."

Sce: http://www.askaboutireland.ie/learning-zone/primary-students/looking-at-places/dun-laoghaire-rathdown/baths-and-bathing/origins-of-baths-and-bath/seapoint-baths/index.xml


Images below are from Gulliver's earlier post

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Image[/quote]
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Re: Dublin Kingstown Railway 1834

Postby Micheál » Fri Jan 03, 2014 1:10 am

All that discussion about O'Huadhaigh and Brighton Vale led me back to my query about those nearby Turkish Baths. And lo and behold, there, at no 17 Brighton Vale, is Elizabeth Ivers (a masseuse) and her sister Charlotte (Manager of a bathing establishment). A forerunner to rainbow Rapids perhaps?

btw - Charlotte was a 'housekeeper' in 1901.

http://www.census.nationalarchives.ie/reels/nai000229830/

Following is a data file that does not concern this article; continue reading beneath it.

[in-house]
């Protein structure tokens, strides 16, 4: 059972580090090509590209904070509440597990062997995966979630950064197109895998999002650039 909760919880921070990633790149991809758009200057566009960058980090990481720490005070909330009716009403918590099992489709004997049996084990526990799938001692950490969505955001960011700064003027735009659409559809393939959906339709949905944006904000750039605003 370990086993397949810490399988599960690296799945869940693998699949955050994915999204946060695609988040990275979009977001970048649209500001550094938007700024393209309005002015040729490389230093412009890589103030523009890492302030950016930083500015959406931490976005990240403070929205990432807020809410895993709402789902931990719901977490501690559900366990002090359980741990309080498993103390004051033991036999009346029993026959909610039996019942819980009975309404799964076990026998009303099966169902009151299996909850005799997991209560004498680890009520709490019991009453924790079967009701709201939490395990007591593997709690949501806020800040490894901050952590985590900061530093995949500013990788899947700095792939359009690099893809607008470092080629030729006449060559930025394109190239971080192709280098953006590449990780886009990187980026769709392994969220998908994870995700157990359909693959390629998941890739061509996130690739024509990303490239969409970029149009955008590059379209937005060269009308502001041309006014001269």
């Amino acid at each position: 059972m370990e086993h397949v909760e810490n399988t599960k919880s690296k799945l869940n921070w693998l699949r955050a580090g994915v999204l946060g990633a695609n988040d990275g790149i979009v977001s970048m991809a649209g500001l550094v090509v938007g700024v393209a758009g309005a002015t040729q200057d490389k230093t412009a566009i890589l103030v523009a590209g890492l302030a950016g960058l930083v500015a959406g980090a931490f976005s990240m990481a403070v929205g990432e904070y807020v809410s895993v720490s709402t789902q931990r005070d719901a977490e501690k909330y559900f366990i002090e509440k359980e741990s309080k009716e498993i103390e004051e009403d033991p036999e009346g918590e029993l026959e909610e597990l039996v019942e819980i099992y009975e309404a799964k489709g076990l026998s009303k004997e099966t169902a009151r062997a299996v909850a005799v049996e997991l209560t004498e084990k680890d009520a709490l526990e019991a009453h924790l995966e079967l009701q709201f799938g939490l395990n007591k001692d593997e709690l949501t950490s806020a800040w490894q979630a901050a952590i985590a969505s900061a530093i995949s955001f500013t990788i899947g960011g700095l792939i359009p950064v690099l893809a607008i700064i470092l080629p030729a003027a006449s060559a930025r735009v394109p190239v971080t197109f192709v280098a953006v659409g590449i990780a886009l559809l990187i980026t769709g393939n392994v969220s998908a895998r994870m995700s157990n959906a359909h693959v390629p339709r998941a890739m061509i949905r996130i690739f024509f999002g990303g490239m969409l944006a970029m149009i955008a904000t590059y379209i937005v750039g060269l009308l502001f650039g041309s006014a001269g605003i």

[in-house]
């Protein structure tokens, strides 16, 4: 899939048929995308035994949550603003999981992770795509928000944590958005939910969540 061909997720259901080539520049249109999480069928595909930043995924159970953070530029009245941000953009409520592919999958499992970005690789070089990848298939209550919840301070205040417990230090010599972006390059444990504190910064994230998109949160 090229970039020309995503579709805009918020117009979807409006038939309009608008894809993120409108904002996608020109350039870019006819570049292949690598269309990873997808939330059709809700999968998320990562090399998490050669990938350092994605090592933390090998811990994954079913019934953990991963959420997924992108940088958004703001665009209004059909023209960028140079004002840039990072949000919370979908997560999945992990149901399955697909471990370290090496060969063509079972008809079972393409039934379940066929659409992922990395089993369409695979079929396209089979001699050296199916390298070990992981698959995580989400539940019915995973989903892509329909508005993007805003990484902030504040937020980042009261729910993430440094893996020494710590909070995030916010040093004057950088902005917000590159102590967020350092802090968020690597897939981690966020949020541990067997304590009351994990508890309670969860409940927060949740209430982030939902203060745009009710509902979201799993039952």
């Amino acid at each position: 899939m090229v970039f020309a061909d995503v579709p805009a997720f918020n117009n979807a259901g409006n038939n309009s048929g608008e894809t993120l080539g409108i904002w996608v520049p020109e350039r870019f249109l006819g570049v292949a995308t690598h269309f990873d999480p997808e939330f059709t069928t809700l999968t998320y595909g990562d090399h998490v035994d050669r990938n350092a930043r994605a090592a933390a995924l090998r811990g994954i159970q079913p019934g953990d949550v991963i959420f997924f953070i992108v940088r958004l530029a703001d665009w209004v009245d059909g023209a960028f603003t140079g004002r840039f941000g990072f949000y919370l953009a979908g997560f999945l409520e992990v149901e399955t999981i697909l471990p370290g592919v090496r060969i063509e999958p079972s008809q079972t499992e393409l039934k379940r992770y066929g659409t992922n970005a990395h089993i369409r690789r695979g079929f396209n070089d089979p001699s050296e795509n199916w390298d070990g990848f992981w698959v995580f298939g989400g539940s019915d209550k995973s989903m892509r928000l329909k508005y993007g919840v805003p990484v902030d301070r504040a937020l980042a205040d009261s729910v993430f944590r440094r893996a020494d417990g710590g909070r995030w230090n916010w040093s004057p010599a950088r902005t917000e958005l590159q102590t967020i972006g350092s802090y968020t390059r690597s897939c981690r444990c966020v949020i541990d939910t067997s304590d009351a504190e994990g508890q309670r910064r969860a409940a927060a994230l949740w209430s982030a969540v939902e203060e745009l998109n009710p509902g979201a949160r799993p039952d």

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Re: Dublin Kingstown Railway 1834

Postby Rocker » Thu May 15, 2014 10:27 am

Whenever I am standing on the platform in DunLaoghaire DART station I look at the plaque for Charles Vignoles and knew vaguely that he was involved in the engineering of the first railway. Just today a discussion arose about Mr Vignoles and again I had vaguely thought he was not irish...imagine my surprise when i found out he was and was born in Wexford. Now, he didn't live long in Ireland and had a very sad and interesting childhood but, a hugely illustrious life. This is a long article but packed with great details.

http://www.gracesguide.co.uk/Charles_Vignoles

Interesting little piece on some Vignoles and their connection with Ireland.

http://www.forgottenbooks.org/readbook_ ... 288863/267